Even with heavy investments and continued innovation, Google’s cloud business remains a disappointing No. 3 in the market. But the new head of the division, Thomas Kurian, is making a bold step to change things up – that is, shelling out $2.6 billion for Looker. This is actually Google’s third largest acquisition in its history.
“It’s a very smart deal for Google,” said Jake Stein, who is a SVP of Stitch at Talend. “It’s a great indicator and testament to the value of technologies embracing a multi-cloud future.”
The founders of Looker, back in 2011, set out to solve a major problem: As companies were accumulating enormous amounts of data — from business apps, social networks, and IoT — there was a need to find much better ways to gain real-time insights. Many of these companies were hamstrung by sprawling IT systems. The result was often the creation of brittle Frankenstacks, which usually became unworkable.
For Looker, it created a next-generation BI (Business Intelligence) platform. At the heart of this was the linking to data warehouses — say from Amazon.com’s RedShift, Snowflake, Google’s BigQuery or Microsoft’s SQL — without having to dump the information into the vendor’s datastore. Looker also created its own language, called LookML, that meant that there was no need to learn complex SQL statements. Because of these differentiations, the company was able to get lots of traction (there are currently more than 1,700 customers).
Keep in mind that there are strong synergies between Looker and Google. Both are cloud-native operators and have roughly 350 customers in common like WPP, Hearst and BuzzFeed. And going forward, there is considerable potential for the evolution of the platform. For example, Google has an impressive set of AI (Artificial Intelligence) and ML (Machine Learning) capabilities that are likely to be integrated.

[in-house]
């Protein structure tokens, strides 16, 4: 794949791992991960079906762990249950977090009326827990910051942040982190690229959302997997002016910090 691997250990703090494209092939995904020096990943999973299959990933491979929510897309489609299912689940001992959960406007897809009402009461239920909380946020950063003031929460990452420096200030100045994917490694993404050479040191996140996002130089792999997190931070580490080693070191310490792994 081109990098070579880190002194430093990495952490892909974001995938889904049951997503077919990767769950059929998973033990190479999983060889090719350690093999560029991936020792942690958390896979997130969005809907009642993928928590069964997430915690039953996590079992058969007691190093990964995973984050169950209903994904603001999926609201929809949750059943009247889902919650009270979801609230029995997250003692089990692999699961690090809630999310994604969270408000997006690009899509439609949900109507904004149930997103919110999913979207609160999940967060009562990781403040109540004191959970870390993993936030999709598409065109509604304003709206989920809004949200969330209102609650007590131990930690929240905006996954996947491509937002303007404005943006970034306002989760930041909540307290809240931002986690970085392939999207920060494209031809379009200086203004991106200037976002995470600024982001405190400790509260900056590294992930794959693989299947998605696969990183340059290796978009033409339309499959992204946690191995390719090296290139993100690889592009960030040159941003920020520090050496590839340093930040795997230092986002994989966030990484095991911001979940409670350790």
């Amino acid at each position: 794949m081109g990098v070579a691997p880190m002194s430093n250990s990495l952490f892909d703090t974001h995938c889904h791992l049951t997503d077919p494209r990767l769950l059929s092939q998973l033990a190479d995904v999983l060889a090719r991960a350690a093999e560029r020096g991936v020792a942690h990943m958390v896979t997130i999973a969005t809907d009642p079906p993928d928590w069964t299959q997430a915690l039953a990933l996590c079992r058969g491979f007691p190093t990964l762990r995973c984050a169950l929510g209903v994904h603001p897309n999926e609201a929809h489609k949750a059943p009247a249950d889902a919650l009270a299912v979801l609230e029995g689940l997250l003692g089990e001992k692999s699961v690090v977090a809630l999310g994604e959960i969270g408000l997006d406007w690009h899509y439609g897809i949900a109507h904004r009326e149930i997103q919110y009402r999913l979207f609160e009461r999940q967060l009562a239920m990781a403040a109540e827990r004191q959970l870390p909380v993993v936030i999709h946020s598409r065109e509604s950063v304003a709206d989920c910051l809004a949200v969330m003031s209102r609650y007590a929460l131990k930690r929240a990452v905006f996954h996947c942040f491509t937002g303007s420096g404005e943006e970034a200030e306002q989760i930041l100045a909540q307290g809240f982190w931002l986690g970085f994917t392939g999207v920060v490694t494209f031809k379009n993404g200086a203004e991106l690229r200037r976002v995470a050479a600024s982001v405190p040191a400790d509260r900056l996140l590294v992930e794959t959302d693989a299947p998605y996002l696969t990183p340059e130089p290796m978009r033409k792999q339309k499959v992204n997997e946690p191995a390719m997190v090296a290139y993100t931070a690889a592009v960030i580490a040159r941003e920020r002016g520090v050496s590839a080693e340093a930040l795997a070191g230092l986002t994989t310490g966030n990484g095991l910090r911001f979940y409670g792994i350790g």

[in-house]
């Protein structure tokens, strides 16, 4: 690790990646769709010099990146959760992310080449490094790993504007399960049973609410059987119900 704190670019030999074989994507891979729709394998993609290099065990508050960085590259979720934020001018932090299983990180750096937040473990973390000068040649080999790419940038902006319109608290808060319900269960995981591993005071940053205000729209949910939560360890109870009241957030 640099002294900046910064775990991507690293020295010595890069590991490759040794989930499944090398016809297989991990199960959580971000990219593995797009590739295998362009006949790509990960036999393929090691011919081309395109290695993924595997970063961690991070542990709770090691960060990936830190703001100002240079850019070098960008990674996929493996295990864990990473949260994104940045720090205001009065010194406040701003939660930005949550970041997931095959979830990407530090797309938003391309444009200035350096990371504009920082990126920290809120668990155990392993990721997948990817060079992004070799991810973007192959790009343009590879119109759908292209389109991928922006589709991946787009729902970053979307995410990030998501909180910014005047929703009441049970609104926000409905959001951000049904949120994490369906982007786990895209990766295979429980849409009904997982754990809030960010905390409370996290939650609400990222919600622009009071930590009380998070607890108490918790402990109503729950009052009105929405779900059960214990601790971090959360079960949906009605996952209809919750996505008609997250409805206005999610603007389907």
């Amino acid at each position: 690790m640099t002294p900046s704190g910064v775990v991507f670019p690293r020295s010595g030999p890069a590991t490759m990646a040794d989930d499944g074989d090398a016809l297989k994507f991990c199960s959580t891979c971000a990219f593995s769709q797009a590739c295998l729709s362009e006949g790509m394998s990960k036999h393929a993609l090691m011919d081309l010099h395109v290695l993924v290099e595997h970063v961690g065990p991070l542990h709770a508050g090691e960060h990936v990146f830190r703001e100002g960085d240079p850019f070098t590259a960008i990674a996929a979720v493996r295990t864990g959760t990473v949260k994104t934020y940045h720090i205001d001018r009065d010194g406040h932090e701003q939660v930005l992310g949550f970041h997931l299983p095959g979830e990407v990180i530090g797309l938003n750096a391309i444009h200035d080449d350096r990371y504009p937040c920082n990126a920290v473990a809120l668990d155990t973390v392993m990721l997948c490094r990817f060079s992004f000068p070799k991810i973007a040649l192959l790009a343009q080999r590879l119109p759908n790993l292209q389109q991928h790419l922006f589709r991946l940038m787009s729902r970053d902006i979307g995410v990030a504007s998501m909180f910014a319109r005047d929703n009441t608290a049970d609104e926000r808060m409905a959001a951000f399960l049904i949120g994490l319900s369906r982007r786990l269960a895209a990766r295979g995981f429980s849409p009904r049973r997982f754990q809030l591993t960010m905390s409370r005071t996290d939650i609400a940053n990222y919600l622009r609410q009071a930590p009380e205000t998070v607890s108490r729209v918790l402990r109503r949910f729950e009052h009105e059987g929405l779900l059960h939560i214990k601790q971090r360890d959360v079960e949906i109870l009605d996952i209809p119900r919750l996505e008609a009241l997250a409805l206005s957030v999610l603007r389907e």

“The pace and scale at which analytics workloads are moving to the cloud has been unrelenting and the size of Google Cloud’s acquisition of Looker is a prime example of this market shift,” said Adam Wilson, who is the CEO of Trifacta. “The early days of cloud computing were driven by developers building and hosting applications on the cloud but today’s growth opportunities in cloud are focused on analytics, machine learning and AI.”
The Google/Looker deal is also likely to shakeup the industry in a big way. “Google’s acquisition of Looker is validation that the age of pure-play visualization tools is over,” said Ajeet Singh, who is the co-founder and executive chairman of ThoughtSpot. “Businesses need agility to compete in a digital world and the older generation of tools like Tableau and Qlik are holding them back.”
But of course, M&A can be dicey. Let’s face it, there are many examples of acquisitions that fall apart – and open up new opportunities for rivals. There is also the risk that Google may be tempted to find ways to lock-in customers, such as by limiting certain features to BigQuery. Oh, and regulatory approval of the acquisition should not be taken for granted either. It appears that the federal government is exploring an antitrust investigation against Google.
And finally, there may even be an opportunity for open source alternatives, which could be disruptive.
“Overall we believe that anyone should be able to make sense of data without having to write complex business queries,” said Danielle Morrill, who is the General Manager of Meltano at GitLab. “With the acquisition of Looker, there is a lot of conversation about the open source data analytics space. As Looker is proprietary, we believe this is the right time to develop an open source alternative that helps users define re-usable business logic to allow everyday people to consume data for business purposes.”